That the matter of the ruined shoe was resolved was somehow the very last thing I wanted. My rage was nonsensical and my demands were unreasonable; my blame was misplaced. I was completely in the wrong and I suppose I knew it all along, but my world had inverted and rational thought eluded me. I suppose I've lived most of my life with the burden of being the rational person who's been forced to suffer other people's illogical bulls**t, so very occasionally I flip out and cross over into the world which most people inhabit, where fuzzy-headed dunces perpetrate unspeakable acts of violence against anybody who doesn't do what they want.

I received a pair of replacement shoes, which immediately caused me to return to my senses. I was flooded with disbelief, shame, embarrassment, guilt and regret. Not only could I not believe that - for once - the world had bent to my nonsensical will, instead of vice-versa, but I was gobsmacked that I'd been so obsessed and insanely angry; my anger was completely ridiculous and misplaced. My logic and reasoning had evaporated and I'd behaved just like an average ordinary person; I perpetrated a terrible tyranny until the result complied with what I stubbornly believed; until I got what I wanted. As soon as I got the result I thought with horror "what have I done?". As soon as my point was seemingly proven, I knew with certainty that the very opposite was true - I had acted abominably and my thinking was plain wrong all along; my behaviour was outrageously unjustified.

If we step back and consider the bigger picture, we might consider that I was involved in an abusive relationship for many years, where rage and violence trumped logic and reason, and I was viciously tyrannised. I had never known known love, as my parents sought to impose their iron will over me and thought of me as an animal to be made obedient, compliant and robotic in its behaviour, through abuse. I spent about 8 years in a relationship with an aggressive psychopath who completely tormented, dominated and subdued me. Considering this, the shoe incident can be understood thusly: the most important relationships in my life had never contained any love or care for me or my feelings. The shoe incident caused me to completely reverse my stance when the reaction to my unreasonable behaviour was clearly an act of love and care; an act of kindness, the likes of which I had always hoped to receive but had never gotten from my parents or ex-wife. I had demanded proof that there are decent people in the world, and I had not been disappointed - at last - despite all the years when I had the very great misfortune of being tortured, trapped and tyrannised by abusive bullies.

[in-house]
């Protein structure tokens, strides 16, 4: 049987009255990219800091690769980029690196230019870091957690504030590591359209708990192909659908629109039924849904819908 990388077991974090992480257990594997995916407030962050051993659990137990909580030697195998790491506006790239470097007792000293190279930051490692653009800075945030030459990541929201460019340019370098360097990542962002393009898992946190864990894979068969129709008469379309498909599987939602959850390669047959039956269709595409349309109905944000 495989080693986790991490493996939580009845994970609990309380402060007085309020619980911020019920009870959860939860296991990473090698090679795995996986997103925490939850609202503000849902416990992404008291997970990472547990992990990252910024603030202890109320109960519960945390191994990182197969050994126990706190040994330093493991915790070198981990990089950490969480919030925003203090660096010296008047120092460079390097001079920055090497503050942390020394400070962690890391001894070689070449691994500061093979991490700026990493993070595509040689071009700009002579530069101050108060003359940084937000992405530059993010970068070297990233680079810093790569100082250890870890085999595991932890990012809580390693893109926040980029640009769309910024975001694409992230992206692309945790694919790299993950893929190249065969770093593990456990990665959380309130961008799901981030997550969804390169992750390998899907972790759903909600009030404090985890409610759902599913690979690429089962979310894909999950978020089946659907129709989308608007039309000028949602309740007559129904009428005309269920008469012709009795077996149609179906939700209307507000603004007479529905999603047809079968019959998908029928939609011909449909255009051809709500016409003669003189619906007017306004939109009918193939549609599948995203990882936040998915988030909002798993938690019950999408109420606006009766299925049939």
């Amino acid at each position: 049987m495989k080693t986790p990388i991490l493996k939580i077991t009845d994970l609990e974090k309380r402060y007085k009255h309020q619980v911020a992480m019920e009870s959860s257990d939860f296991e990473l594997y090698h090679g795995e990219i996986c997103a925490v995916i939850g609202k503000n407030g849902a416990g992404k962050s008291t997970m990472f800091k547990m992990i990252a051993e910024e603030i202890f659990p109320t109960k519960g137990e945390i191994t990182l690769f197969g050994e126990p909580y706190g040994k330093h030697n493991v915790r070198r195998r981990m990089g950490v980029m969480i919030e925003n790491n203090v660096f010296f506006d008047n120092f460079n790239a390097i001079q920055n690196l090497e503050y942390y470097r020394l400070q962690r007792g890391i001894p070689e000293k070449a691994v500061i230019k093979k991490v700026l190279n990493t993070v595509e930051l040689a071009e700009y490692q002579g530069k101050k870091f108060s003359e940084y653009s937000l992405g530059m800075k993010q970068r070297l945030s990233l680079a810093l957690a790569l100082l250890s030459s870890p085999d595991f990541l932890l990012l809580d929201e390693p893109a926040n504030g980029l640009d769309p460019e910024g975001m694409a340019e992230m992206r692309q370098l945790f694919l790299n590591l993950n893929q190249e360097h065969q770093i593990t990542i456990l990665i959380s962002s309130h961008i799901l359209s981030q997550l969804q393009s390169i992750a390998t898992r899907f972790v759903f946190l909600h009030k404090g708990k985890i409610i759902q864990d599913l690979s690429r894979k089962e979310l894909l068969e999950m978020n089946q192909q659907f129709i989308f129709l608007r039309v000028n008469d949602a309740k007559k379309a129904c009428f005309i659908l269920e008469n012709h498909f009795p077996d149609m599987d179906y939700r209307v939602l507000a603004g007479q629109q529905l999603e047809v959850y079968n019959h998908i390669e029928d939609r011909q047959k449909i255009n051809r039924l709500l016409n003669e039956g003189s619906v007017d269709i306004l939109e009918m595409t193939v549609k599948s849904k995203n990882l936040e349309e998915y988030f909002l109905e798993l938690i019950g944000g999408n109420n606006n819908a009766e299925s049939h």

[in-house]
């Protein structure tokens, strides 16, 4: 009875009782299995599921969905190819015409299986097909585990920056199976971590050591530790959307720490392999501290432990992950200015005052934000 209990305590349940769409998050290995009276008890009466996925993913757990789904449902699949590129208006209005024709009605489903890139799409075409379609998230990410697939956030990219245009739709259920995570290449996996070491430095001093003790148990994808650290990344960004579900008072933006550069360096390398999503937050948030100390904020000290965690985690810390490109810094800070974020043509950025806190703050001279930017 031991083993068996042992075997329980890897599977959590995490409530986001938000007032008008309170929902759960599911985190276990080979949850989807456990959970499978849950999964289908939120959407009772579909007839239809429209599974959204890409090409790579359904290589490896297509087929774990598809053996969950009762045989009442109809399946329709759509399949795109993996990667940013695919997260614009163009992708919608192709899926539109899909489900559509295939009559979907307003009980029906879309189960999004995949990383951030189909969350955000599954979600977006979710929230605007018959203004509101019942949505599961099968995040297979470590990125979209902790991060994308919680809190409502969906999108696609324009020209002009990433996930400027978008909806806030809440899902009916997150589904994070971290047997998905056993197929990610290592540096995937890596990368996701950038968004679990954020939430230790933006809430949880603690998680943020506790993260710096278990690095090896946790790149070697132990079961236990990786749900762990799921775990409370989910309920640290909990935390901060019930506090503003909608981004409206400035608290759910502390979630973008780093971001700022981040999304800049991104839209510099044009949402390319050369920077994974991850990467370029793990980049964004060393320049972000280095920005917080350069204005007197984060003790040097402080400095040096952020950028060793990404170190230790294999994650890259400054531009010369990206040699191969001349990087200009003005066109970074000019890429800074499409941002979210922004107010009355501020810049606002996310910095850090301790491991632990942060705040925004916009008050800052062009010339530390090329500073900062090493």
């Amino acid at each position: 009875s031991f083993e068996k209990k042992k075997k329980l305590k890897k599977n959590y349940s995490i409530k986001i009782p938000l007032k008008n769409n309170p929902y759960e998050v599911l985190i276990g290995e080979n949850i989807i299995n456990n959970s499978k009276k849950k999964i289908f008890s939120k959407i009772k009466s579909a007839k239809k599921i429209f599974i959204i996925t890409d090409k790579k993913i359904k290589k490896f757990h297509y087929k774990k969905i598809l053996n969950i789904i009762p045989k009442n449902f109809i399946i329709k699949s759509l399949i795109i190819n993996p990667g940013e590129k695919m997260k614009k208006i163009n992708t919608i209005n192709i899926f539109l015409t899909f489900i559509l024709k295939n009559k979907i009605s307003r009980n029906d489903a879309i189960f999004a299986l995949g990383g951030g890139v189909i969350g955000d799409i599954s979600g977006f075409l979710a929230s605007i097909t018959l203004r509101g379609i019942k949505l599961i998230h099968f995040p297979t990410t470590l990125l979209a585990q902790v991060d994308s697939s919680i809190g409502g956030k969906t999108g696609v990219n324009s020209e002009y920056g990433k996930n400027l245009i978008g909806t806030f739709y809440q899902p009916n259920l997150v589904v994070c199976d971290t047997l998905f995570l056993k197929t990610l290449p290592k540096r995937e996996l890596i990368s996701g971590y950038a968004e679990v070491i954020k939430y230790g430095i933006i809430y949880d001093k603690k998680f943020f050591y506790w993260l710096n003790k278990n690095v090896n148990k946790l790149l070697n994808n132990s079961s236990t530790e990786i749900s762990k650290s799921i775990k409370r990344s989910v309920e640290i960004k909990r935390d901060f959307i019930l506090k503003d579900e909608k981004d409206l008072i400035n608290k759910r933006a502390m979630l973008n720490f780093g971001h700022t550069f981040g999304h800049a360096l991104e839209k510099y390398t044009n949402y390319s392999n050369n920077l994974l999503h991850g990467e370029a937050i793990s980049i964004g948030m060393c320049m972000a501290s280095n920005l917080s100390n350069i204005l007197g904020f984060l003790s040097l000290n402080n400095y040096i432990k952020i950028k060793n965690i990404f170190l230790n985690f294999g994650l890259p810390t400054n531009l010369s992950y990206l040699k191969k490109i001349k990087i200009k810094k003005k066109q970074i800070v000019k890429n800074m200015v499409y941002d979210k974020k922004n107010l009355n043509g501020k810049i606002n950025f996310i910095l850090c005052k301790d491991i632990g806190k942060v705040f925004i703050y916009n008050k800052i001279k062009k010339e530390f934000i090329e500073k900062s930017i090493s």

My eternally optimistic hope that my strategy of being unguarded, open, trusting and loving, despite the very great risk of getting hurt, has been very successful since I cut my parents and ex-wife out of my life. I suppose I carry more baggage than I'm aware of, and it's certainly alarming that my behaviour has on a couple of occasions, mirrored that of the horrible tyrants who I suffered at the hands of. However, I on the other hand, respond immediately and positively to love and kindness, unlike my parents and ex-wife who's only objective was to subdue, control and abuse me... they never felt guilt or regret for dominating me and crushing me under their heel; they never saw their own behaviour as abhorrent, even though it was undoubtedly so.

My life's had maybe just three incredibly uncharacteristic fits of seemingly inexplicable rage, under the most extreme circumstances imaginable. Logic and reason eluded me and I fleetingly believed crazy things and acted in the most extreme and unreasonable way. My misbehaviour became quickly apparent to me - with sudden realisation - and has left me with nothing but sorrow, regret and guilt. I have no entrenched stubborn belief that my thoughts and actions could be explained or justified, unlike the total assholes who abused, traumatised, tyrannised, bullied and dominated me for far too many years of my life. If it sounds like I'm excusing my behaviour, I'm not. I live with my guilt, unlike those assholes.

I would say that alcohol and benzodiazepines play a very important role in disinhibiting thoughts, feelings and behaviours, which potentiates paradoxical rage. I don't think I would have meandered so far from the path of logic and reason, and been so stubbon and unreasonable - closed minded - if my brain chemistry hadn't been substantially destabilised by psychoactive substances.

I firmly believe that if you want to defend yourself you should lower your guard. If you want to de-escalate a situation you should be kind, not aggressive. If you want love, love.

 

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Progress

9 min read

This is a story about climbing mountains...

Cumulative word count